charge from one capacitor plate to the opposite plate. We
read the state of the capacitor by monitoring the current
flow that erupts from the capacitor when a reference
voltage is applied to the capacitor. The stored datum
corresponds to the direction of that internal polarization.
The plot in Figure 1 shows two single-cycle hysteresis
loops in terms of absolute charge for a ferroelectric
capacitor starting from opposite dipole orientations. The
horizontal axis is the voltage applied across the
ferroelectric capacitor. The vertical axis is the count of the
charges that come from the capacitor during actuation. A
linear capacitor is also plotted for reference.
How much charge comes out of the capacitor when a
positive voltage is applied tells us in which direction the
ferroelectric capacitor pointed prior to the read operation.
A linear capacitor in series with a ferroelectric capacitor
can sense and report the amount of charge moving in
Figure 1. We attach this
capacitor stack to two I/O
pins of a microprocessor to
create a single bit of non-volatile memory.
The linear capacitor
must be sized so if the
ferroelectric capacitor does
not switch during a read
operation, the small amount
of charge that comes out of
the ferroelectric capacitor
into the linear capacitor
cannot generate enough
voltage on the common I/O
pin to be read as a 1. If the
ferroelectric capacitor does
switch, so much more
charge goes into the linear
capacitor that its voltage on the I/O pin is read as a 1 by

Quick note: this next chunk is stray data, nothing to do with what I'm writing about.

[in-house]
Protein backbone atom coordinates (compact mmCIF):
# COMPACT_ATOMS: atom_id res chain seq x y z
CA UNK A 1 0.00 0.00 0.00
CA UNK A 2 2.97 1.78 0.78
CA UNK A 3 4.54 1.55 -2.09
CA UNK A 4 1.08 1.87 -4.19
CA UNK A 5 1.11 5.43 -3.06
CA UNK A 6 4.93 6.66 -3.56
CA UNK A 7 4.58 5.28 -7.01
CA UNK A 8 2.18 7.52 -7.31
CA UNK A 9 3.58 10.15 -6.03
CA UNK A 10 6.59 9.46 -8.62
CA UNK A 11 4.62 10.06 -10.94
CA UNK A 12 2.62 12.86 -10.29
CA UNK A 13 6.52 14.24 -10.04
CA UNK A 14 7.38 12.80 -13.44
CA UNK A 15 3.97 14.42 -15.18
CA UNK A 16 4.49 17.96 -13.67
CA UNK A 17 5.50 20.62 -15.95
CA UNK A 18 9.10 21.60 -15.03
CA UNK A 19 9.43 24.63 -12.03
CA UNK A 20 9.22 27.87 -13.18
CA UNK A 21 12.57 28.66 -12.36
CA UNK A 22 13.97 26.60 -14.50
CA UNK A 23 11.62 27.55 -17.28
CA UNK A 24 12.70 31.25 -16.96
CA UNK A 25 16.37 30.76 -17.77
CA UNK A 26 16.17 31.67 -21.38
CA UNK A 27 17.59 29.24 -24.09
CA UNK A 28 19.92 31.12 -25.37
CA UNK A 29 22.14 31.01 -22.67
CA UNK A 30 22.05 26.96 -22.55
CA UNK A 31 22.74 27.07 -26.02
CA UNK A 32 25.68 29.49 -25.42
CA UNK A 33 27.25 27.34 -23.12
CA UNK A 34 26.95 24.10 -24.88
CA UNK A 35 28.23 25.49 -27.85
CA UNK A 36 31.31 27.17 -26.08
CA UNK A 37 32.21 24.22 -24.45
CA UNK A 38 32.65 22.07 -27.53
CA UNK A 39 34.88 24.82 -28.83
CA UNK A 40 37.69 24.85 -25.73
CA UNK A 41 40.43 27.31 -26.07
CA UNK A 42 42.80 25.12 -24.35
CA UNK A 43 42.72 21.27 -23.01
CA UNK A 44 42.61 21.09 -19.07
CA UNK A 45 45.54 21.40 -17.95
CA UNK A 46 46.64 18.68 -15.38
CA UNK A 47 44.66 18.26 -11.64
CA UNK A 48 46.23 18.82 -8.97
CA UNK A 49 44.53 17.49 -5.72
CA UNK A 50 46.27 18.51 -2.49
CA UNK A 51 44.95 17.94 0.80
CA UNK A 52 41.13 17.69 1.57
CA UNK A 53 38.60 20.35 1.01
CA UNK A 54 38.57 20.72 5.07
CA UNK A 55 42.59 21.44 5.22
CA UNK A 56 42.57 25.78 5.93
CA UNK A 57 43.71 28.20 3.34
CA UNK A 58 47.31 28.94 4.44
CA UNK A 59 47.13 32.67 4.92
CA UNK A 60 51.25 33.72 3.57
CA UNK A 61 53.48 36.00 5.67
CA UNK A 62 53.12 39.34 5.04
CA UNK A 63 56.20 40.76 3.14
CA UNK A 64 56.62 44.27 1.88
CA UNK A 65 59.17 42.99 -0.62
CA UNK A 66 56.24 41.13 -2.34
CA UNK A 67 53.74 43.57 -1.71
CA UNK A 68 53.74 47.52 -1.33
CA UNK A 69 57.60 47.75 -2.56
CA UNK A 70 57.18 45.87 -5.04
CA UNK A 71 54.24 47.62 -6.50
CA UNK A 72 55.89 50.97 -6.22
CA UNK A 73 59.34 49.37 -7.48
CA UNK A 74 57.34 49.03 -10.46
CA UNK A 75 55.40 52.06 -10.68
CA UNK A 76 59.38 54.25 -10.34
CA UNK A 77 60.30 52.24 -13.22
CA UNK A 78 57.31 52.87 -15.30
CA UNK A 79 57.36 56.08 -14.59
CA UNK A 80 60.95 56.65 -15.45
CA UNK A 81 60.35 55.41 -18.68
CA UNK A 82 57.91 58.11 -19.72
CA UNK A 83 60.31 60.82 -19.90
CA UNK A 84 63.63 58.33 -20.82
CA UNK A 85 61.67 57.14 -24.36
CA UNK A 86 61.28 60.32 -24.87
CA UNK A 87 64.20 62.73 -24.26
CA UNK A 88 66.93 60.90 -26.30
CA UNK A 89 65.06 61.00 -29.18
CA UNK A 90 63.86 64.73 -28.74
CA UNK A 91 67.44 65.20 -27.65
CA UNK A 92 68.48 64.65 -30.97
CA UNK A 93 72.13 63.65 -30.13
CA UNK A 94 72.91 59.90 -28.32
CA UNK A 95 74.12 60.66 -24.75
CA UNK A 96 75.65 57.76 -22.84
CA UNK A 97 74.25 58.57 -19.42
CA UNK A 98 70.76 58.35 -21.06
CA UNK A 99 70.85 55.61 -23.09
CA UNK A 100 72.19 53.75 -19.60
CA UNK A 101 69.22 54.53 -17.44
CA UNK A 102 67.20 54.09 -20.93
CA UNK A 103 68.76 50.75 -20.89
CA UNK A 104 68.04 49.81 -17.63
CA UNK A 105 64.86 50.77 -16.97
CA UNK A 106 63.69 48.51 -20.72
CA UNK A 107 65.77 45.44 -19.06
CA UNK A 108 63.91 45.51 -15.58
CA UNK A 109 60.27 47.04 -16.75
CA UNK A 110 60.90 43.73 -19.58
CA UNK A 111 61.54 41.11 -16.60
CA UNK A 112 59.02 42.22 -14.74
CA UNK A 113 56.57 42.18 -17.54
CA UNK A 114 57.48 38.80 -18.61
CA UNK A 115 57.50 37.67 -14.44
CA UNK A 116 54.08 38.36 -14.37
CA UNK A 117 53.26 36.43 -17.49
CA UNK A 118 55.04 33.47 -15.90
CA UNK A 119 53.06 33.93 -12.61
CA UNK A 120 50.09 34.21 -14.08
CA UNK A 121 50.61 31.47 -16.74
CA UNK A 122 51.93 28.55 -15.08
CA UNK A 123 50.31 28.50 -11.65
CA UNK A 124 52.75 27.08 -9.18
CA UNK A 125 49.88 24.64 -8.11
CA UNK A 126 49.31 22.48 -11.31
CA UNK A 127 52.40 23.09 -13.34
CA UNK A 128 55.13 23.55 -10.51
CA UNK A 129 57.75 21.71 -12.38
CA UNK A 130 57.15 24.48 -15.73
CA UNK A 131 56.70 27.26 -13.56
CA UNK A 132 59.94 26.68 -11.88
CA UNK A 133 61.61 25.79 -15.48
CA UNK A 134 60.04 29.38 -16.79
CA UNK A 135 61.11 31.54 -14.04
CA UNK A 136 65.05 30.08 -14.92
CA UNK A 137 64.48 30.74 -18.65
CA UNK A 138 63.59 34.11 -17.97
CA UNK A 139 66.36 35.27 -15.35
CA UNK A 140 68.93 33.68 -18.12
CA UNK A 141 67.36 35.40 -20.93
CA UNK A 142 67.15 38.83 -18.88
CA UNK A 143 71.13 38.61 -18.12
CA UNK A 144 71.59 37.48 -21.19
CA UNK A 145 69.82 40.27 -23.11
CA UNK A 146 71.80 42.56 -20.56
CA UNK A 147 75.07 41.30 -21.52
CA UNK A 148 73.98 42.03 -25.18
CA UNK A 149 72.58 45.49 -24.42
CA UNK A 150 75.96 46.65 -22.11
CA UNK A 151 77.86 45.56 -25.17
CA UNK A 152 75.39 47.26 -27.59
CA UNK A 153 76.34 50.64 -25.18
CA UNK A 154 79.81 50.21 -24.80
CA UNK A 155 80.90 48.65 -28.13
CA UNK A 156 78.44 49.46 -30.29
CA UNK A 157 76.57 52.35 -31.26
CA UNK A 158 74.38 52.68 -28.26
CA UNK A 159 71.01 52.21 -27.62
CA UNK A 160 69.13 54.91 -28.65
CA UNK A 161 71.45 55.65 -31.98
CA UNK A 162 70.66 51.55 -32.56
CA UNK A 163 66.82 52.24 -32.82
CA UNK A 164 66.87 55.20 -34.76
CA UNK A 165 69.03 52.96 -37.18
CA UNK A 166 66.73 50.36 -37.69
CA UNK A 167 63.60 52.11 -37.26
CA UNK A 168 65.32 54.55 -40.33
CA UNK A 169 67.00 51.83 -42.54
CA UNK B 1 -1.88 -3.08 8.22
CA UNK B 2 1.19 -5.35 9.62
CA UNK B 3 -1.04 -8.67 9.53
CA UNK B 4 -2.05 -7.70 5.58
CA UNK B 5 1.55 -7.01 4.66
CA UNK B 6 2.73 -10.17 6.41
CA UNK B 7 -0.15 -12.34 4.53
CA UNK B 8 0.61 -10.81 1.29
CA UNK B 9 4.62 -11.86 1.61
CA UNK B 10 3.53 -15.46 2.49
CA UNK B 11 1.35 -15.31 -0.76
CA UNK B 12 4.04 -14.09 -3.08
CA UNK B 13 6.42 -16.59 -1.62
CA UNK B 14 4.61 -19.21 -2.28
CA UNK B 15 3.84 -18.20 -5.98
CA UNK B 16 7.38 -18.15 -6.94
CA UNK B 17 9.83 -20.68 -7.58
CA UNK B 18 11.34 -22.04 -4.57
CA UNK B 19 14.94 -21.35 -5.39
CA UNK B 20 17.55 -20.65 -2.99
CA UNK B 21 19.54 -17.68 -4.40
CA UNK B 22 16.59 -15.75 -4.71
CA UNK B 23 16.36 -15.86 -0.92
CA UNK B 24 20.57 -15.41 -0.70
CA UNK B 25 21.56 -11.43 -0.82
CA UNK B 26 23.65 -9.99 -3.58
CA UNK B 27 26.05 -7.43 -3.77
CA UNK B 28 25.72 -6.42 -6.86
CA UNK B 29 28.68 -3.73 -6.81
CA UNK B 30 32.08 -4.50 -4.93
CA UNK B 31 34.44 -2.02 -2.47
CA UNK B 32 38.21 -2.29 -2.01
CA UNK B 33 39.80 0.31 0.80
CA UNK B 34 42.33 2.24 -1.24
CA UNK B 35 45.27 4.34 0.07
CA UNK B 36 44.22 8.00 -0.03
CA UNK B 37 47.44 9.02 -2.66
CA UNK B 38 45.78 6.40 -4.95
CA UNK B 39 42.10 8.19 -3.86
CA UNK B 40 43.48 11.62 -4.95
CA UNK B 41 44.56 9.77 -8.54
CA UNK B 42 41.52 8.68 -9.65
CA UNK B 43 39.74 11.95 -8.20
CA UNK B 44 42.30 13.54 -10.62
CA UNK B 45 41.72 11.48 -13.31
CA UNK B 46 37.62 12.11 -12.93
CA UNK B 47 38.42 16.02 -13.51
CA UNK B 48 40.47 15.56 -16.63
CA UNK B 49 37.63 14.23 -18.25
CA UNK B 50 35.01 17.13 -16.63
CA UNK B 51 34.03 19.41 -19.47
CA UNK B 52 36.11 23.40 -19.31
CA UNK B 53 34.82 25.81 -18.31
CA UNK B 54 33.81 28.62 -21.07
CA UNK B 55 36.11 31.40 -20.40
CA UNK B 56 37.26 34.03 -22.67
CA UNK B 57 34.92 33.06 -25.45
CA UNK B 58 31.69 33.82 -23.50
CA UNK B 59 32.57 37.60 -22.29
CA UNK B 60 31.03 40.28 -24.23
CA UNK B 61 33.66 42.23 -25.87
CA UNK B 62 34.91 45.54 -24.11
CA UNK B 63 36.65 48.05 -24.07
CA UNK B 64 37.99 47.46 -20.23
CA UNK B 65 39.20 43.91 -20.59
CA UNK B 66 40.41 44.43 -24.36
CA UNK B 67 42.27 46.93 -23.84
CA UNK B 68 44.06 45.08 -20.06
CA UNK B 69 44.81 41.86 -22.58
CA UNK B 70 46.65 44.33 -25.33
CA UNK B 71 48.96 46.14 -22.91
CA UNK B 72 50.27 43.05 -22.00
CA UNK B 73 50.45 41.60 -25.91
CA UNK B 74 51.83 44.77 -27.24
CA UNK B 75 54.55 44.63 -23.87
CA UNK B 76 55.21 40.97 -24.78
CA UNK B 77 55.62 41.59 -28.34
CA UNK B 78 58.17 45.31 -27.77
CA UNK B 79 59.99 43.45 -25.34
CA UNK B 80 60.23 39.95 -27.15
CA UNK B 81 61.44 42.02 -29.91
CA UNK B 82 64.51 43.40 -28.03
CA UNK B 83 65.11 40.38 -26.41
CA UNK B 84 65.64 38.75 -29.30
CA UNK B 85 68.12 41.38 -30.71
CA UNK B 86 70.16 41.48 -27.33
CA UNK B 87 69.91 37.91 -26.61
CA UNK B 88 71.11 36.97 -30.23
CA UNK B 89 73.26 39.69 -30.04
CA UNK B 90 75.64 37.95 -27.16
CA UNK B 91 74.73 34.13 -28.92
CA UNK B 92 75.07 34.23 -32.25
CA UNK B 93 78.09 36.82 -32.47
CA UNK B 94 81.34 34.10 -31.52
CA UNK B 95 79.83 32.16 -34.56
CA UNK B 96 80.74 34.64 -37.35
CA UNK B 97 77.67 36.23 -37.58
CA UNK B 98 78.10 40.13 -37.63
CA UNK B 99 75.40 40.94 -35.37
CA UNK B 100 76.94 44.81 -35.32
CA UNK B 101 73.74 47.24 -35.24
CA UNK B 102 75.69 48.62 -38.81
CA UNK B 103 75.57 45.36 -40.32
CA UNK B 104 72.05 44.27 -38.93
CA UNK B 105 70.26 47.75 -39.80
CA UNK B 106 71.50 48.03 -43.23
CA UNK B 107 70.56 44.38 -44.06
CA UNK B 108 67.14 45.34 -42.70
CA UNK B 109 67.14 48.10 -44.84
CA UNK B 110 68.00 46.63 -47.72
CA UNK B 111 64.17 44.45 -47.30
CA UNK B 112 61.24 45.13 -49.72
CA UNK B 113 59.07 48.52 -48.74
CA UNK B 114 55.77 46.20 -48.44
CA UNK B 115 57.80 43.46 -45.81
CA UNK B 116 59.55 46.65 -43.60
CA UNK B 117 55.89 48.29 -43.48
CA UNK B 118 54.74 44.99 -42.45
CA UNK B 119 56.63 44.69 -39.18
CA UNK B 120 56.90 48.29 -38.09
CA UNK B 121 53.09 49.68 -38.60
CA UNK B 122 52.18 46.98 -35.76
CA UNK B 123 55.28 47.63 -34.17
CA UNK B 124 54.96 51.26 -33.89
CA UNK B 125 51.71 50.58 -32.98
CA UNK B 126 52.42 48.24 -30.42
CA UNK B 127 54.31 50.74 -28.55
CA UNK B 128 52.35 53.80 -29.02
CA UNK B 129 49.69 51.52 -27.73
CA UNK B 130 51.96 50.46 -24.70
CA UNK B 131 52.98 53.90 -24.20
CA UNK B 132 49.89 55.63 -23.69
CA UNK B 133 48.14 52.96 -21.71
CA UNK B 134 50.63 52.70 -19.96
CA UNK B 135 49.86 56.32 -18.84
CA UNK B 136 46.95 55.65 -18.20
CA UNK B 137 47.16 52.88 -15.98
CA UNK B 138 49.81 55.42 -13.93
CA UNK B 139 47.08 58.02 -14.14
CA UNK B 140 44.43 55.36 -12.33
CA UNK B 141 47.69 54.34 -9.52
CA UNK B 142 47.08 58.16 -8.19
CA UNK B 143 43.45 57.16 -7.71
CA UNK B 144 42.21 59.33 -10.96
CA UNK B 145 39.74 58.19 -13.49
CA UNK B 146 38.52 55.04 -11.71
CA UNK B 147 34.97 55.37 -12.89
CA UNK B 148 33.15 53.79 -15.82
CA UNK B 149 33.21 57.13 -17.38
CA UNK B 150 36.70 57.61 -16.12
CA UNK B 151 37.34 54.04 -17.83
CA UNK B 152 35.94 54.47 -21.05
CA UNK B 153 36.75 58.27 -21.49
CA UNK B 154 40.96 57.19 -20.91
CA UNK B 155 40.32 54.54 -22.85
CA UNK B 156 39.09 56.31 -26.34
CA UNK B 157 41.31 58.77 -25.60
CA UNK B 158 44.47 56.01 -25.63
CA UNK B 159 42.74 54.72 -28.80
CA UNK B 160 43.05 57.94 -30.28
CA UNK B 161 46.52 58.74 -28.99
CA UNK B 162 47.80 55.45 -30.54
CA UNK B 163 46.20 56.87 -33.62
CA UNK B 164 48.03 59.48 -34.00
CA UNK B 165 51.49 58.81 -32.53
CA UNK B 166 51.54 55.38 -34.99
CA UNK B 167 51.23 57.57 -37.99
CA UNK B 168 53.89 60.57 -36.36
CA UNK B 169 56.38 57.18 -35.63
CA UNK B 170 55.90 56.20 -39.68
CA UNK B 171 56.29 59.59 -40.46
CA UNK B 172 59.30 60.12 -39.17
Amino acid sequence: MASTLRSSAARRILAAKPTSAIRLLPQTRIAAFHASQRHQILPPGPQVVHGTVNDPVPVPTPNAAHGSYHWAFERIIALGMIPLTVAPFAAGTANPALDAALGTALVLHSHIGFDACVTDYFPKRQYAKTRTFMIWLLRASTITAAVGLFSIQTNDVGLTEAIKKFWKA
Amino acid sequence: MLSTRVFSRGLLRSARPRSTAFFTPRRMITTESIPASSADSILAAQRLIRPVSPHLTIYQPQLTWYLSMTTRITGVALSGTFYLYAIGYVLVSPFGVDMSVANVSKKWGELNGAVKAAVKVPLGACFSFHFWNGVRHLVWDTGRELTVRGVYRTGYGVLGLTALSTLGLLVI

Figure 2 redraws the ferroelectric hysteresis loops of
Figure 1 in terms of charge delivered at the top of the
read voltage application.
The Type AD
used in the February
article to demonstrate
the memory circuit of
Figure 2 required six
charge to be delivered
within 4. 2 volts. (Refer
to the vertical axis of
Figure 2.) Any sensor or generator that can source that
energy can fully switch that ferroelectric capacitor.
Attaching such a sensor to the ferroelectric capacitor in
Figure 2 creates an event detector. The microprocessor
presets the ferroelectric capacitor in one direction and
turns itself off. The sensor — if activated — moves the
ferroelectric capacitor to the opposite direction. Upon
waking up, the microprocessor executes a read operation.
Was the ferroelectric bit in its original state or did it
There are a variety of readily-available sensors that
can set the state of the Type AD capacitor. A solar cell can
detect the presence of light in a room. A toy-scale electric
motor will generate energy when its axle is turned by
rolling motion. An antenna loop tuned to 13. 56 MHz can
be activated by the Near Field Communication (NFC)
smart tag antenna in your cell phone to provide enough
energy to switch a ferroelectric capacitor.
For this project, we will use the LTD0-028K
October 2015 49
FIGURE 1. UP and DOWN state full-cycle ferroelectric hysteresis
loops compared to an equivalent-sized
FIGURE 2. Microprocessor-based non-volatile ferroelectric memory and a plot of its UP/DOWN
memory states during a read operation.
Vendor website for the
Measurement Specialties, Inc.